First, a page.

More Time to “Catch-Up”


On August 25, 2023, the Internal Revenue Service (IRS) released Notice 2023-62 (the “Notice”), providing eagerly awaited relief on the implementation timeline for the catch-up contribution provisions under Section 603 of the SECURE 2.0 Act of 2022 (“SECURE 2.0”).

The catch-up contribution provisions under Section 414(v) of the Internal Revenue Code (the “Code”) allow plan participants in 401(k), 403(b) and governmental 457(b) plans who reach age 50 by the end of the calendar year to make elective deferrals above the annual elective deferral limit under Code section 402(g), effectively raising the contribution ceiling (by $7,500 in 2023). Catch-up contributions are an optional plan design feature that has been widely adopted by plan sponsors looking to assist employees in maximizing retirement savings.

Section 603 of SECURE 2.0 amended Section 414(v) of the Code to require that, if a plan offers catch-up contributions, (1) catch-up eligible participants with FICA wages exceeding $145,000 (to be adjusted in future years) in the prior plan year must designate any catch-up contributions as Roth contributions, and (2) Roth contributions must be universally available to catch-up eligible participants, regardless of prior year income. These requirements are effective January 1, 2024.

In the eight months following enactment of SECURE 2.0, recordkeepers, third-party administrators and plan sponsors have been working against the clock to update benefit, payroll and HR systems, running into numerous hurdles and challenges — including how to separately track FICA wages from regular plan compensation, how to address routine inadvertent compensation tracking errors, and whether a plan sponsor could unilaterally change a participant’s existing pre-tax catch-up election to Roth. These challenges and unanswered questions left many plan sponsors considering whether to simply eliminate catch-up contributions in 2024 in order to avoid compliance errors.

Administrative Transition Period

Recognizing these significant hurdles, the Notice provides an “administrative transition period” to facilitate an orderly transition for compliance with the new catch-up contribution requirements until tax years beginning after December 31, 2025.  While the Notice does not expressly delay implementation, it does so in effect by clearly providing that any catch-up contributions not made on a Roth basis will be treated as compliant during the transition period, and plans offering catch-up contributions without a Roth contribution option will similarly be treated as compliant.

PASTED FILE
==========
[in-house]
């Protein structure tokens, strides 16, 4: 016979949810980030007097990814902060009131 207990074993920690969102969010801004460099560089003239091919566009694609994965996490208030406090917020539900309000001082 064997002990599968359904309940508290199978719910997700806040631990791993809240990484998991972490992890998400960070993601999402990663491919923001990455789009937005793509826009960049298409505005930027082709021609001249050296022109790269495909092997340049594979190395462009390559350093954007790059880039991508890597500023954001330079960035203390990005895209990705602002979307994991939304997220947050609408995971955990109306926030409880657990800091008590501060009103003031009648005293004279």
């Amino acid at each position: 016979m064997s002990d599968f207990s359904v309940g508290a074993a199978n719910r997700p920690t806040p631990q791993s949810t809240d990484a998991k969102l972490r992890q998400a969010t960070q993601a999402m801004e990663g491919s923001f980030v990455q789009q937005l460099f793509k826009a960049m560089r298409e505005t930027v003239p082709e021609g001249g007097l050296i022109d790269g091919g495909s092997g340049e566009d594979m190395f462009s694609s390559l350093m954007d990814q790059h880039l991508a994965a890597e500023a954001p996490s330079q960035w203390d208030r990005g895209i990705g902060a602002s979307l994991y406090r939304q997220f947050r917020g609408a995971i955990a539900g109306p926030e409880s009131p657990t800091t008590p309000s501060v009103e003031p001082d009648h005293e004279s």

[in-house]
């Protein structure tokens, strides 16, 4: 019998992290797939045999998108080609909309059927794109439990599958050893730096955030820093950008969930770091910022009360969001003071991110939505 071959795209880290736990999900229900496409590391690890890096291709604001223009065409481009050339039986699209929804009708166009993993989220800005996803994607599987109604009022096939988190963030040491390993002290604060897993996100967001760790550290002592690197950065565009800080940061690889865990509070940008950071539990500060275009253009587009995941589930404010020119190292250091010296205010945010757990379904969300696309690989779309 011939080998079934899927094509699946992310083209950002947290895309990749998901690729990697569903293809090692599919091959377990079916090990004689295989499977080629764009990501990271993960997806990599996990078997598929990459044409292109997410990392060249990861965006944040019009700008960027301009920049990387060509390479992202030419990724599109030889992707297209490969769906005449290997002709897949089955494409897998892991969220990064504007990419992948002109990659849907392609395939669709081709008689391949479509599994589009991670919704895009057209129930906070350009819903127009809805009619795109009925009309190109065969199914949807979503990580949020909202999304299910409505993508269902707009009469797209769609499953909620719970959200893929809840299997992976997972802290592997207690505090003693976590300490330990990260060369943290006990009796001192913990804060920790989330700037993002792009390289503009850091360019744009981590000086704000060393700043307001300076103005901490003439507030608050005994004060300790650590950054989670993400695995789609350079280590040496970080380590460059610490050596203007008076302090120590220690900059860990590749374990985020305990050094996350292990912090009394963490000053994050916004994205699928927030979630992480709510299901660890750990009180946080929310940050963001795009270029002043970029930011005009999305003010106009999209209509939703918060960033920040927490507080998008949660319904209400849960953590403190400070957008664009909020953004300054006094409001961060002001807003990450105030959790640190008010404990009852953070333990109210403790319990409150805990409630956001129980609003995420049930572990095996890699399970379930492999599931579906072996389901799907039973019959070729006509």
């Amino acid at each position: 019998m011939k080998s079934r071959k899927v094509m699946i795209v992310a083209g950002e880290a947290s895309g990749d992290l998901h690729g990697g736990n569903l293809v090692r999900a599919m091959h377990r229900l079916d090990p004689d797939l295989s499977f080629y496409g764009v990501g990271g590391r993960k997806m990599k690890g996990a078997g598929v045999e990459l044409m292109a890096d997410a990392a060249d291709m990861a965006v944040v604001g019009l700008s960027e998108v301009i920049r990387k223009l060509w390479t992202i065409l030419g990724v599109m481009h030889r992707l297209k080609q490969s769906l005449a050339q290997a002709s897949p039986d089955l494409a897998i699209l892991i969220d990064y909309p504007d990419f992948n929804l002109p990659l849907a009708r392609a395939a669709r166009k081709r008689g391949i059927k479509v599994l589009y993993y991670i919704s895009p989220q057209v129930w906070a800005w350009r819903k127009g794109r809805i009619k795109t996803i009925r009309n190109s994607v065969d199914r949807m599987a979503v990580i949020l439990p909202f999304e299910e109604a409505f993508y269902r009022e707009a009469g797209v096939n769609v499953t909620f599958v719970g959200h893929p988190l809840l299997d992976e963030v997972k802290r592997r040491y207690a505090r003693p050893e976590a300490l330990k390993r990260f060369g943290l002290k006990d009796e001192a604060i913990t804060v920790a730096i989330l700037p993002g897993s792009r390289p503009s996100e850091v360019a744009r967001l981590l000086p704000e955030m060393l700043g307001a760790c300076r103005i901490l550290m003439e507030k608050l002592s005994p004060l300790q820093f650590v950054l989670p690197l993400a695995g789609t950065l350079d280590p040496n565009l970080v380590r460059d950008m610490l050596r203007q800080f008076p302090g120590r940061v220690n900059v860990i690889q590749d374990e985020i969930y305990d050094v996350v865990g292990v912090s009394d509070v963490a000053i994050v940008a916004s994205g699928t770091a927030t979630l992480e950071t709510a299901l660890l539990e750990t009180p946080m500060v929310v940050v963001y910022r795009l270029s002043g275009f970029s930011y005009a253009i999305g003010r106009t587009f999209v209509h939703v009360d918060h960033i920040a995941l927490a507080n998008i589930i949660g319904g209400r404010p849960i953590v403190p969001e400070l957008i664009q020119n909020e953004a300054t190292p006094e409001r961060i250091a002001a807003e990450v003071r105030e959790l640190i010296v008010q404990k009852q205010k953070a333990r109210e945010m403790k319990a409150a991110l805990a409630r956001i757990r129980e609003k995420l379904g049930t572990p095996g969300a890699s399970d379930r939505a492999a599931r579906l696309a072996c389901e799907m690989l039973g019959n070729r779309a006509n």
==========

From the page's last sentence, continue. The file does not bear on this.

Technical Correction

The Notice also addresses a significant drafting error in SECURE 2.0 — the inadvertent deletion of language in 414(v) that seemingly banned all catch-up contributions begin­ning January 1, 2024. Acknowledging that this was a drafting error, the Notice makes it clear that catch-up contributions remain permissible on and after January 1, 2024.

Future Guidance and Public Comment

Beyond the welcome relief and clarifications, the Notice contemplates future compliance guidance to address several questions on the application of Section 603 of SECURE 2.0, including:

  • How to apply the $145,000 threshold to an eligible participant who does not have income from the plan sponsor subject to FICA in the prior year.  Currently, the IRS anticipates guidance will clarify that the threshold does not apply to participants without FICA wages.
  • Whether, in the context of a multiemployer plan, participating employers are required to aggregate an employee’s prior year compensation with another participating employer in order to determine whether any catch-up contributions must be Roth designated. Currently, the IRS anticipates such guidance will not require aggregation.
  • Whether a plan administrator may treat an existing participant’s pre-tax catch-up contribution election as a deemed election to make catch-up contributions as designated Roth contributions where such contributions are required to be Roth designated. Currently, the IRS anticipates such guidance will allow for such deemed elections. We are hopeful that this guidance will also address whether a plan sponsor can mandate Roth-only catch-up contributions for all participants (regardless of income), and whether a plan sponsor can eliminate catch-up contributions for those earning in excess of $145,000 in the prior year.

The IRS requested public comments on these three items on or before October 24, 2023.